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Lee Benson, Deseret News
Sherm Robinson, manager of Lehi Roller Mills.

LEHI — By all rights, Sherm Robinson ought to be kicked back in a beach chair somewhere, sipping a cold beverage, buying cotton candy for his grandkids, his biggest worry deciding where he’s going to have dinner.

But, nope, at age 69 he’s right where he’s always been — running a flour mill.

And not just any flour mill, the one that is a Utah icon, the one that tens of thousands of cars pass by every day on I-15, the one that starred in “Footloose.”

If you don’t know Lehi Roller Mills, you haven’t been paying attention.

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Robinson’s grandfather bought the mill in 1910 from a coalition of farmers and businessmen who had erected it on Lehi’s Main Street five years earlier — giving them just enough time to discover that running a mill wasn’t as easy as they thought it was going to be.

George G. Robinson, by contrast, knew what he was doing. He came from a long line of millers, dating back to the 1600s in England. His father, George M.D. Robinson, had relocated from Vermont to Utah in the 1800s for the express purpose of setting up mills in the emerging farm economy.

Under Robinson control, the mill thrived, establishing relationships with local farmers and businesses that remain to this day (including being the first supplier of special spices for Kentucky Fried Chicken).

When George died in 1936 his son, Sherman D., took over. When Sherman D. died in 1980 his son, R. Sherman, assumed command.

Sherm II, whom everyone called Robbie, modernized the equipment and increased the mill’s capacity to 100,000 pounds of flour per day. In 1984 he consented to let Hollywood use the mill as a backdrop for “Footloose.”

The movie’s producer, the late Daniel Melnick, had a vacation home at Sundance and for years drove past the distinctive Lehi landmark, admiring its striking lines, particularly at sunset, and plotting to someday use it in a movie.

He finally figured out how with “Footloose,” a tale about a city kid who brings music and dancing to a conservative, religious farm town.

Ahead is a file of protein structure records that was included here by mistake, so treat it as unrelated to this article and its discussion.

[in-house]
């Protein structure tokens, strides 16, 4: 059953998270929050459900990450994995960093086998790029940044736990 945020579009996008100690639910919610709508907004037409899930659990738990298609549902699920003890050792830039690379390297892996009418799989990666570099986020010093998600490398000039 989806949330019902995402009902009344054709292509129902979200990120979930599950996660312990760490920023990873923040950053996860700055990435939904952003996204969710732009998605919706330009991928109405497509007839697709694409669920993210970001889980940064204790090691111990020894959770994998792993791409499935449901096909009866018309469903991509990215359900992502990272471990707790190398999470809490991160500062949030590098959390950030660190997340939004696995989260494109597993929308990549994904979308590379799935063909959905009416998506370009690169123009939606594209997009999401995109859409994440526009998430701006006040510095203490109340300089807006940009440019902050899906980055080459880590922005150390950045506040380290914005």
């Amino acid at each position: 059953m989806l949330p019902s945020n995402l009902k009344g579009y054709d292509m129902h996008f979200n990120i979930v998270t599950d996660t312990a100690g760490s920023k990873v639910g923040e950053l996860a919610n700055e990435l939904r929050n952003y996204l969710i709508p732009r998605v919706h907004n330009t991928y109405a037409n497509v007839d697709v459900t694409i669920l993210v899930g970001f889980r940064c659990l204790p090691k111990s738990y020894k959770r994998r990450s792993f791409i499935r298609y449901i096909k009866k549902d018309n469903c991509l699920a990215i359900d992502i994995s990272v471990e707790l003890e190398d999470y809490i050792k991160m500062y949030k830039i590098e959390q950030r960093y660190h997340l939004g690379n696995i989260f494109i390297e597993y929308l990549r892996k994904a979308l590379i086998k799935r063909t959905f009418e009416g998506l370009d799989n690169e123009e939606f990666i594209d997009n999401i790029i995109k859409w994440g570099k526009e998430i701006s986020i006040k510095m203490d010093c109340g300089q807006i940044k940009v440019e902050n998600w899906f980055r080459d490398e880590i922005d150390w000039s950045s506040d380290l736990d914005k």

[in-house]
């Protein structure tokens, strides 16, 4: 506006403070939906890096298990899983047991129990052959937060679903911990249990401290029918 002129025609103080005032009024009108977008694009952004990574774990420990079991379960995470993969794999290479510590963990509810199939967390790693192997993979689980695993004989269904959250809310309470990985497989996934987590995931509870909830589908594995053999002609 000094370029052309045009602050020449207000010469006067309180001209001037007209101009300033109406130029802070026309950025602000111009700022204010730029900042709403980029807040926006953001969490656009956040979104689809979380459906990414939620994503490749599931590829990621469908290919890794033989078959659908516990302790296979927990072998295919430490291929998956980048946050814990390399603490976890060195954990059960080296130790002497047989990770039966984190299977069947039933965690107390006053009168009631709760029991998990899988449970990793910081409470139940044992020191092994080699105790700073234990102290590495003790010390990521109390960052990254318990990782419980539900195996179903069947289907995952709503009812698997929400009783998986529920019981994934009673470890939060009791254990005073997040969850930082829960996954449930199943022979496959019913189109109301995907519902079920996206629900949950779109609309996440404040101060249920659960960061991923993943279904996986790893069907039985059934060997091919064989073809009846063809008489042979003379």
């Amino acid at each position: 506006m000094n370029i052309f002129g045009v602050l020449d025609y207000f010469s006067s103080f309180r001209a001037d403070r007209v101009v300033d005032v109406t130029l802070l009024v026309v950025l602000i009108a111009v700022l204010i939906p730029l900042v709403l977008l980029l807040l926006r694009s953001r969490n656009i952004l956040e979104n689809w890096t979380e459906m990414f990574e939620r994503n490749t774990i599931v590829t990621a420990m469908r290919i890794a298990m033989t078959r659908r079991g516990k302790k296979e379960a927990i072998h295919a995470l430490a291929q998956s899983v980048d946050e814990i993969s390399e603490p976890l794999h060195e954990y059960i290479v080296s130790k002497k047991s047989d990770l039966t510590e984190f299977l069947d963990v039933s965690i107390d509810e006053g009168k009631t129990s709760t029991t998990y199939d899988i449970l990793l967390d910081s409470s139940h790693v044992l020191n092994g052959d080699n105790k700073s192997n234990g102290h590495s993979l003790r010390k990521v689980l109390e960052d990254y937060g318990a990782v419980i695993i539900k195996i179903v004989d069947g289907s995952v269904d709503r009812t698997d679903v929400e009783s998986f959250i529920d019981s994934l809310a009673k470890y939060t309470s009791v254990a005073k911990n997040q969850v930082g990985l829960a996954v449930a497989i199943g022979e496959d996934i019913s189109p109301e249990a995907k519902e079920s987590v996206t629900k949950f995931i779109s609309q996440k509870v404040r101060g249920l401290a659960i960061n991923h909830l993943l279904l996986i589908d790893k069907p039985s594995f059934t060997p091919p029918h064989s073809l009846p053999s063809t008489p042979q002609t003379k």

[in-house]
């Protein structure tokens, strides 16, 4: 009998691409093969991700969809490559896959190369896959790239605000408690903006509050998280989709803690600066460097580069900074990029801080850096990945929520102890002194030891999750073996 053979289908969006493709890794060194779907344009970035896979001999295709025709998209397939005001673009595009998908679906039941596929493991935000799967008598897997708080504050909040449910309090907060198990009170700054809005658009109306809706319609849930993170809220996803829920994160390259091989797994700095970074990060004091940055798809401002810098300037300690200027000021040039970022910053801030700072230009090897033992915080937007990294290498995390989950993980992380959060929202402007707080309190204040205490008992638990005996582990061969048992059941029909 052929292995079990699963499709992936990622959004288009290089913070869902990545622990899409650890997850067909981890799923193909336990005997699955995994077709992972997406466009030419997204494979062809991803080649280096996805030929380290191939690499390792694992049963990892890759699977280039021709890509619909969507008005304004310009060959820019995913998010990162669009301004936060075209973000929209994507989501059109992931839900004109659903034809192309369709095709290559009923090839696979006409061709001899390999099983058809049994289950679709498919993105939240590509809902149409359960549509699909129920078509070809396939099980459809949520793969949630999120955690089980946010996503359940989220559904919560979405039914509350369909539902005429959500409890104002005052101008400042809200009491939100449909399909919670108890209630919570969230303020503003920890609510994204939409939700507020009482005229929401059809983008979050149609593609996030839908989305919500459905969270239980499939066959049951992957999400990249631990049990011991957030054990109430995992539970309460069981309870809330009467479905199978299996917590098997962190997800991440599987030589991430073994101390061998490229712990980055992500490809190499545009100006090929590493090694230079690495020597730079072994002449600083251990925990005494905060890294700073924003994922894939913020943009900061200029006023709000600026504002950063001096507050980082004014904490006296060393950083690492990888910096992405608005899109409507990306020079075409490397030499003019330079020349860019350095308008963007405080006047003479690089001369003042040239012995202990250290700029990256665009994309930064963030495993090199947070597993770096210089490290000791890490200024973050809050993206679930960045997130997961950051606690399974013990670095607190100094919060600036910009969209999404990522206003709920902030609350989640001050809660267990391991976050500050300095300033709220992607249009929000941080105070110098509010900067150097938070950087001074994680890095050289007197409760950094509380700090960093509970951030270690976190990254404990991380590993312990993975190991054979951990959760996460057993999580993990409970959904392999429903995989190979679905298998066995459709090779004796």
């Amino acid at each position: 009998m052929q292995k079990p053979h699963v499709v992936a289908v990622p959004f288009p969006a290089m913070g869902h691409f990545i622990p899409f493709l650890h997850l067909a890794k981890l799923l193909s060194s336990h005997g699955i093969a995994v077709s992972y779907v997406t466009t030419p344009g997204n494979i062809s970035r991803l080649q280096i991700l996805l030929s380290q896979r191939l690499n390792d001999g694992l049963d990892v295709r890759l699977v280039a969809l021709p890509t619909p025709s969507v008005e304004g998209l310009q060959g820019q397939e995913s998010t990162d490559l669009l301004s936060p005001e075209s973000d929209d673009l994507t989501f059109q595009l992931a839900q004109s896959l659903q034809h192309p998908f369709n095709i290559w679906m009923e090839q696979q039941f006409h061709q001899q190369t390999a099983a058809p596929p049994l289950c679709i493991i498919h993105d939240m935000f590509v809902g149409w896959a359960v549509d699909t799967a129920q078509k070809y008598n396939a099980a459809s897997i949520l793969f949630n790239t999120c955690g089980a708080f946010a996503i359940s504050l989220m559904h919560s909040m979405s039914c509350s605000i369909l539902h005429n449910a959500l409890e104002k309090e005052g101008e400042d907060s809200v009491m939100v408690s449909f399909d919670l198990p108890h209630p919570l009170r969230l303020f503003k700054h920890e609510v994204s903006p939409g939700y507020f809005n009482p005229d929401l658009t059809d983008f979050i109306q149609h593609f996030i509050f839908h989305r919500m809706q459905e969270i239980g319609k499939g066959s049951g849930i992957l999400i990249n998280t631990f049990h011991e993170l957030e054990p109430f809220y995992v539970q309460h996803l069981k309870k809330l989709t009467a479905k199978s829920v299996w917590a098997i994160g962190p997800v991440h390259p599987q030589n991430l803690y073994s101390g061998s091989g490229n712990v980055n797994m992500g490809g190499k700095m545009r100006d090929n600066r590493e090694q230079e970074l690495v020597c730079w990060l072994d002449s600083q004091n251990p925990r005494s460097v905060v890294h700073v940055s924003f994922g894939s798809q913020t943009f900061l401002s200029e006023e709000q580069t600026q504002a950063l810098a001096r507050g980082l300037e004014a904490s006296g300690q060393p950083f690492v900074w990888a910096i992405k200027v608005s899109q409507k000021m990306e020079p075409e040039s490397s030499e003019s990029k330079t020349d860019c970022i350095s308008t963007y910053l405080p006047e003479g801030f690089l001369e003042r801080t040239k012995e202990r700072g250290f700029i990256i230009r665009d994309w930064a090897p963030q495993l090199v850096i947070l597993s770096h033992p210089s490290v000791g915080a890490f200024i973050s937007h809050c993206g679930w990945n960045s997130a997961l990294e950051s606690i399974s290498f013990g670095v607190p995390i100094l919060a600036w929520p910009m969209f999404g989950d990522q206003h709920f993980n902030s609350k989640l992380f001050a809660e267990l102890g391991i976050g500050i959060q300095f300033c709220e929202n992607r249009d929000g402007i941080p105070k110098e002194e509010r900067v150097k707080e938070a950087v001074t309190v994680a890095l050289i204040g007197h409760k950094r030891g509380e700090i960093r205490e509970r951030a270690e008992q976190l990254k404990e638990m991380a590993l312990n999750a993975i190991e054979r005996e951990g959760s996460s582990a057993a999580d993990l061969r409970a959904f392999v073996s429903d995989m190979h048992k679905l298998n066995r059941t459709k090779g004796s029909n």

Art imitating life.

Sherm Robinson agreed to the movie for a small upfront fee (about $15,000), plus $1,000 a day whenever shooting halted milling.

For a few weeks, everyone got to mill around with Kevin Bacon, Sarah Jessica Parker and John Lithgow.

“I’ve never had a better experience with people than with them,” says Robinson, who jokes that he is “only one degree of separation from Kevin Bacon.”

More than three decades later, rare is the week, he notes, that tourists/movie buffs don’t pull into the parking lot and take photos and have a look around.

The '80s and '90s and early part of the new century were very good years for Lehi Roller Mills. When they celebrated the mill’s centennial in 2006, the future looked as bright as the past.

Then, a perfect storm of troubles erupted.

The Great Recession was just the start of it. One of the mill’s customers got in the crosshairs of the Food and Drug Administration; the bank that held a sizeable loan the mill had taken out failed; they couldn’t get another one because of the FDA investigation; at one point the federal government was sending notices to Lehi Roller Mills customers warning them not to buy its flour.

Robinson calls this the “government gone wild” phase of his life. He spent a lot of time in court with his lawyers.

Fortunately, after all was sorted out, Lehi Roller Mills was found not guilty of any crimes or misdemeanors.

“You know how we say, ‘Where there’s smoke there’s fire?’” Robinson asks, shrugging. “Well sometimes we should say, ‘Where there’s smoke there’s smoke.’”

But the damage had been done, and the mill he’d given his life to, the mill his father and his father’s father had given their lives to, was seriously broken.

More than one person suggested selling the three valuable acres the mill sits on to Marriott or Hilton, cash the big check, and move on.

But Robinson couldn’t do that, and by 2014 he did something he swore he’d never do: filed for bankruptcy protection.

It was at this juncture that Ken Brailsford entered the picture.

Much like Daniel Melnick, Brailsford, a Utah County resident and uber-successful network marketing guru, had driven past the distinctive Lehi landmark many times, admiring its striking lines and iconic stature.

When he learned of its financial problems, he stepped in and agreed to buy the mill. On one condition.

It would continue to be run by a Robinson.

Sherm Robinson remembers their conversation.

Brailsford: “Do you think you could work for someone else?”

Robinson: “Yes.”

Brailsford: “Why is that?”

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Robinson: “I worked for my dad.”

So the old mill has new ownership under the same management. All of which has Robinson, despite everything, turning cartwheels.

“It’s a miracle, really, with where we’ve been,” he says. “I’m so grateful Mr. Brailsford came forward.

“I feel it’s important for the community, and for my family, that we’re still here. For me, it's personal. The mill, it has kind of a spirit to it, if you will. Kind of a glow. If you drive past around sunset, you can actually see it.”